Notable clarifications are outlined below. This year, CMS is seeking feedback on nine specific questions (outlined below the key changes). Circulate this summary to your key stakeholders so they can properly evaluate the impact of these draft changes. Comments are due on April 4, 2019 at 5:00 PM Eastern and must be entered through this link.

Key Changes

  • 30.3 Non-English Speaking Population: When translations are required for templates or model documents, the variable data must also be translated. For example, a coverage determination notice template cannot be in a non-English language and the custom denial populated in English.
  • 30.7 Prohibited Terminology/Statements: Clarification was made to provisions regarding what is prohibited for a Dual Eligible Special Needs Plan.
  • 60.1 Provider-Initiated Activities: CMS clarifies the list in this section are considered outside of the definition of marketing.
  • 70.1.3 Required Content: CMS requires a link to the provider directory on the Medicare Advantage landing page.
  • 80.1 Customer Service Call Center Requirements and Standards: CMS proposes hold time messages that’s promote the plan or include benefit information be submitted via HPMS, and clarifies hold time messages may not be used to sell other products.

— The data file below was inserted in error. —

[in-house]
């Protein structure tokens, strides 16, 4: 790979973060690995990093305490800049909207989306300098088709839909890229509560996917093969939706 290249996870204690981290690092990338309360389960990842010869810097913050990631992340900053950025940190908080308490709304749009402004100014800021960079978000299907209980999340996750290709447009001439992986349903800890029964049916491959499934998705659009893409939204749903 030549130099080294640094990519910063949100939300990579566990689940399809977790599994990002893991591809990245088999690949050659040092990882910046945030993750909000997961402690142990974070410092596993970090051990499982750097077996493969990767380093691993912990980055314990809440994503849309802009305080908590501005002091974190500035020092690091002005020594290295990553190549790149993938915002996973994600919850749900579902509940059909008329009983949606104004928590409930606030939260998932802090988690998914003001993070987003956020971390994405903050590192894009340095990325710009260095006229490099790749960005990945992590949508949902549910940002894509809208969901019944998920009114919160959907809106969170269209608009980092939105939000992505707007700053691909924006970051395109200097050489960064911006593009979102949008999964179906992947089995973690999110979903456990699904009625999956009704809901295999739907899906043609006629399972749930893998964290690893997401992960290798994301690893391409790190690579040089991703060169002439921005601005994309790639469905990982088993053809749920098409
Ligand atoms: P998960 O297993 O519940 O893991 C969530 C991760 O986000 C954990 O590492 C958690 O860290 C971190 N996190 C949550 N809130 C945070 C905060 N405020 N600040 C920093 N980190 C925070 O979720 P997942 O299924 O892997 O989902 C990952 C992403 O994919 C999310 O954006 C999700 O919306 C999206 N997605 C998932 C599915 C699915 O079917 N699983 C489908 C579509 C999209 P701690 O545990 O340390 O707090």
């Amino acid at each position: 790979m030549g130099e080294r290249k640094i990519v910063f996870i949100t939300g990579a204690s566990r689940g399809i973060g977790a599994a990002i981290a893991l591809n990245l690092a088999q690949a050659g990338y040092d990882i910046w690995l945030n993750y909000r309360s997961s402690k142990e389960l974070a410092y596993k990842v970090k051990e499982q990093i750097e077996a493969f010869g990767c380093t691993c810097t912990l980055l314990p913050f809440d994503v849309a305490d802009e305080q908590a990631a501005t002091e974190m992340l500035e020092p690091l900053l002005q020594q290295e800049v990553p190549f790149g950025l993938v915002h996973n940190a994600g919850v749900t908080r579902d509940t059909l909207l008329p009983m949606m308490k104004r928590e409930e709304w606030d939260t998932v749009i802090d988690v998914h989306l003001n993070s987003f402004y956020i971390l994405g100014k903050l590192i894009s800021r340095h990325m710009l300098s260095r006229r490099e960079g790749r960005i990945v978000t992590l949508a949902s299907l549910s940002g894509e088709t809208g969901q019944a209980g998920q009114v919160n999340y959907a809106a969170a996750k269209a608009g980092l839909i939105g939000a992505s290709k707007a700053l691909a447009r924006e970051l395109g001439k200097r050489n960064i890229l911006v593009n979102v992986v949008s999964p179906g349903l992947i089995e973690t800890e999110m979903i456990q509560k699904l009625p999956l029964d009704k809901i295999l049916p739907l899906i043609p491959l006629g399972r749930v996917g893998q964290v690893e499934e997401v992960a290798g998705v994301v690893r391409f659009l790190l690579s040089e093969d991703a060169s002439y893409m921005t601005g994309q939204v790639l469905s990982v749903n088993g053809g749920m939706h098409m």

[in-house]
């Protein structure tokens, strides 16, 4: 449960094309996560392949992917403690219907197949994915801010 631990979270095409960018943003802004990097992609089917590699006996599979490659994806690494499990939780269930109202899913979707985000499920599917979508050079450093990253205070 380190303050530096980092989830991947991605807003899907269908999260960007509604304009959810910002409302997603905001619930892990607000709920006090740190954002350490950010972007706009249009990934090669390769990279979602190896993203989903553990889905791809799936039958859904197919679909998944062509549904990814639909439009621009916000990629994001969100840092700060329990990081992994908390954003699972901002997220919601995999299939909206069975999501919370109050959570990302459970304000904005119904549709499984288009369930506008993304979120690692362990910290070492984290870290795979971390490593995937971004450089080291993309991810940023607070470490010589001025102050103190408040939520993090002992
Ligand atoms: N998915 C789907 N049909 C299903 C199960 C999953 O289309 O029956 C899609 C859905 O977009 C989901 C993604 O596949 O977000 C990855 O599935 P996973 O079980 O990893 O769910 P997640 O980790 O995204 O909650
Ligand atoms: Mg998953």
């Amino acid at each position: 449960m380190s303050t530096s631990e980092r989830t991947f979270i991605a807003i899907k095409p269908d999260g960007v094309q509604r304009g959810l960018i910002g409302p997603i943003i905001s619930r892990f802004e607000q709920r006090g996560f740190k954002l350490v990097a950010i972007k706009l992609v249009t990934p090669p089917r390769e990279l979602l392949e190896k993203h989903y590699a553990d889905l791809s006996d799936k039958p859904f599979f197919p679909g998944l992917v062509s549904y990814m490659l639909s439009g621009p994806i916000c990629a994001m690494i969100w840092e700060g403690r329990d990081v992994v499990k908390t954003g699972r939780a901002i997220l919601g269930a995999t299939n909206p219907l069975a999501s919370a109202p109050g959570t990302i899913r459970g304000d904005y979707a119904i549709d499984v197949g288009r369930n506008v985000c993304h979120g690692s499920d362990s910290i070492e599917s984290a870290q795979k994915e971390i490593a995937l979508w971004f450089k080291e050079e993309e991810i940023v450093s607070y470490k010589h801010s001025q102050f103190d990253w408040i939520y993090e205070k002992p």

• 80.2 Customer Service Call Center Hours of Operations: CMS proposes separate phone lines or call centers established for the sole purpose of selling Plan products or enrollment are not required to comply with the customer service call center hours of operation standard. The standard is outlined in this section and is unchanged.
  • 90.1 Material Identification: MS provides clarification and notes if a third party, such as a PBM, creates member specific materials such as explanations of benefit on behalf of multiple organizations, it is acceptable to use the material ID for only one organization.